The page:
The Shadow Of The Crescent Moon Hardcover – 28 Nov 2013
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Bhutto writes of an extraordinary place where beauty lives alongside brutality, with superb poise and a kind of defiant lyricism (The Times)
Stunning . . . Few debut novels can adequately explore such colossal themes as betrayal and allegiance, or persuasively render fear, doubt and determination (The National)
Incredibly ambitious, extremely powerful and moving (Radio 4)
Stunningly worded (Company Magazine)
Concise, elegant. Bhutto is a gifted and compelling writer, economically and poetically summoning up this beautiful mountainous backwater (Mail on Sunday)
Powerful, compelling, moving inexorably to a devastating conclusion (Sunday Express)
[Explores] the divisive split between those suffering from the direct consequences of war and a generation of unaware, complacent young Pakistanis (Evening Standard)
A first novel of uncommon poise and acuity, The Shadow of the Crescent Moon is set in an old and protracted war for land and dignity. But its swift and suspenseful narrative describes a fiercely contemporary battle in the human heart: between the seductive fantasy of personal freedom and the tenacious claims of family, community and history (Pankaj Mishra)
An extraordinary first novel which reads like a politico-religious thriller. Compelling. (Hector Abads)
This is (...) a human story, with love as well as ideology - Bhutto blends the two adroitly (and) writes with great poignancy, keeping the emotional pitch high (Financial Times)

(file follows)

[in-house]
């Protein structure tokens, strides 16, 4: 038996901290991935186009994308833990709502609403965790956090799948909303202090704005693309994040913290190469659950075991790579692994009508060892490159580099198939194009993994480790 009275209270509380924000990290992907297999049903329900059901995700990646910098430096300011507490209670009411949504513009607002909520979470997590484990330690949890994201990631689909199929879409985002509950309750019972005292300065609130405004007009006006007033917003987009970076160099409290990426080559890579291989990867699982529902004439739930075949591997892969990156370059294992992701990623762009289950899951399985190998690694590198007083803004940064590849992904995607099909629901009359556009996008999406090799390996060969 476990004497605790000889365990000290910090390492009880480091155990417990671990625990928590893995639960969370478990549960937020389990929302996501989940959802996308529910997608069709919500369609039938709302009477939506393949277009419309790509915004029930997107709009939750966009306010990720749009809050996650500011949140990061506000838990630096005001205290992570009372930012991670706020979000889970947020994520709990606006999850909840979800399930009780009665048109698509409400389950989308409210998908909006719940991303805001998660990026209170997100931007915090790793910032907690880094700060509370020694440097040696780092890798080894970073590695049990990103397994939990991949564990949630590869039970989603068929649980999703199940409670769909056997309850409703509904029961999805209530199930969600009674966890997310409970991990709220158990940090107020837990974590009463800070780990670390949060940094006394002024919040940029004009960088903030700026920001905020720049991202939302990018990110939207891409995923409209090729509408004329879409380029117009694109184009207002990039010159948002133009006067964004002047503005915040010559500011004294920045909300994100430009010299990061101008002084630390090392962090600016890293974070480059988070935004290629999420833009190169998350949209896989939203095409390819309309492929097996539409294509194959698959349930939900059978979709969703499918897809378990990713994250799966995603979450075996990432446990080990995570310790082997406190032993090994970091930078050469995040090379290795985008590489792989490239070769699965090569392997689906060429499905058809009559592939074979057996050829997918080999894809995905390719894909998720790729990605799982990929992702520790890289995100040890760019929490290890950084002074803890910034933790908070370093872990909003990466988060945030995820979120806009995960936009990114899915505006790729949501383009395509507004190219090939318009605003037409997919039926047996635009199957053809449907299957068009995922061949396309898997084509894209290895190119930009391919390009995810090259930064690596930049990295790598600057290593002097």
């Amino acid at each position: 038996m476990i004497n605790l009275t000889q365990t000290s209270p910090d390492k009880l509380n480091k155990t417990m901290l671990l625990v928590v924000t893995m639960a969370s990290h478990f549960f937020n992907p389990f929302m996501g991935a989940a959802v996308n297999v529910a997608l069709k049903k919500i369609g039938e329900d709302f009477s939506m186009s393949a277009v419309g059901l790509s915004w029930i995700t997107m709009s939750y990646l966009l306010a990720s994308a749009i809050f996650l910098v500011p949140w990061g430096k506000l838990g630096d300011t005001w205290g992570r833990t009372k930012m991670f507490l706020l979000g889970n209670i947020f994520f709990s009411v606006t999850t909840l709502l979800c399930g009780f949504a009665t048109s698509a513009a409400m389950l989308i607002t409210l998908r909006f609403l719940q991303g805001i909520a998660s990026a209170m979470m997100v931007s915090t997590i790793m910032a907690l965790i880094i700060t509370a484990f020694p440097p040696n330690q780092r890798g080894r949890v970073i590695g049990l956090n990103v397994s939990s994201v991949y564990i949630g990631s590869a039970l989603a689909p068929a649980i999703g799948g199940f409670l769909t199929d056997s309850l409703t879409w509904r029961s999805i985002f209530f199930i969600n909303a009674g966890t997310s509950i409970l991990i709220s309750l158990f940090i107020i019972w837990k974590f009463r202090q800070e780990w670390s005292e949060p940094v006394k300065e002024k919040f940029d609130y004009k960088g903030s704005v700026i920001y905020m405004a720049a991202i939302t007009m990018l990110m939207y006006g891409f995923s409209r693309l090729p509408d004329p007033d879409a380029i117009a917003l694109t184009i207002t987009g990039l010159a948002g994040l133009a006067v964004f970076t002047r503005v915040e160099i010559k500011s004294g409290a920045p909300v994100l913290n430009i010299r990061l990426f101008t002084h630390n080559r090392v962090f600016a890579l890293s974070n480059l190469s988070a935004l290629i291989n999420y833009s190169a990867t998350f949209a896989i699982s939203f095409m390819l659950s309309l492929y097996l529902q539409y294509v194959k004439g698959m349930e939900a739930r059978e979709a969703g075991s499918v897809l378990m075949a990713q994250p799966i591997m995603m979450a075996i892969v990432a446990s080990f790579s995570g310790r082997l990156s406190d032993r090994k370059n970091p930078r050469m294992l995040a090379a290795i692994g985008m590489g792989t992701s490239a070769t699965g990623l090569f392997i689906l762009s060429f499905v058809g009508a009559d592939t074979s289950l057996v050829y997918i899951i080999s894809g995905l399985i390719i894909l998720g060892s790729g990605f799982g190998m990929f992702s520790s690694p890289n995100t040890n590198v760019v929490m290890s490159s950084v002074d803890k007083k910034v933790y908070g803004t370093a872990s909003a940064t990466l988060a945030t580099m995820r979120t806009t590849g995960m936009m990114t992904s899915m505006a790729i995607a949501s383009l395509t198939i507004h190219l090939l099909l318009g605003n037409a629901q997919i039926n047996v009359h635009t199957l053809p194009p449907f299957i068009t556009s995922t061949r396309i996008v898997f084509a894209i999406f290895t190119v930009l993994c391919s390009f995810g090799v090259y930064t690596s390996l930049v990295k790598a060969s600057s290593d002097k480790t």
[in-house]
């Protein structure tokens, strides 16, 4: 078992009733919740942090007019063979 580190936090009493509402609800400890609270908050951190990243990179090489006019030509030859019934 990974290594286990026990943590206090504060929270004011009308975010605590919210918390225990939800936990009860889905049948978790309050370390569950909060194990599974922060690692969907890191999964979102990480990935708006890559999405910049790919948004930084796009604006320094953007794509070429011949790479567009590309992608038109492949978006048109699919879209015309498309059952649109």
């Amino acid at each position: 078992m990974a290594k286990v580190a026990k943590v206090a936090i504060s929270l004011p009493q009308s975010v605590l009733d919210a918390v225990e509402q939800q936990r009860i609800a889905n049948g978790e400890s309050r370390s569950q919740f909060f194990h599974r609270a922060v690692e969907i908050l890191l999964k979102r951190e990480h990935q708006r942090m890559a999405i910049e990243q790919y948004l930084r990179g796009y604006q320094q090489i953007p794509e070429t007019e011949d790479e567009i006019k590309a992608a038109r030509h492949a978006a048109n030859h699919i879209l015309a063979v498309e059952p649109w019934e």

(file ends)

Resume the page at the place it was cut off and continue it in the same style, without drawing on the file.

It's a heart-stopping thriller, as well as an important political commentary about oppression, occupation and war. Most strikingly, though, it's a devastating love story (Jemima Khan New Statesman 'Books of the Year')
The novel is set over the course of one morning in a small town in Pakistan's tribal regions (and) follows the story of three brothers who are forced to make difficult choices. But the heart of the novel, for Bhutto, lies in the female characters (Observer)
Thought-provoking. Above all, what The Shadow of the Crescent Moon captures so well is not just the trauma of war, but also the conflicts of contemporary Pakistanis, torn between remaining faithful to the legacy of previous generations, and their own dreams of choosing their own destiny (Sunday Telegraph)
About the Author
Fatima Bhutto was born in 1982 in Kabul, grew up in Damascus, and lives in Karachi. She is the author of a memoir, Songs of Blood and Sword. The Shadow of the Crescent Moon is her first novel.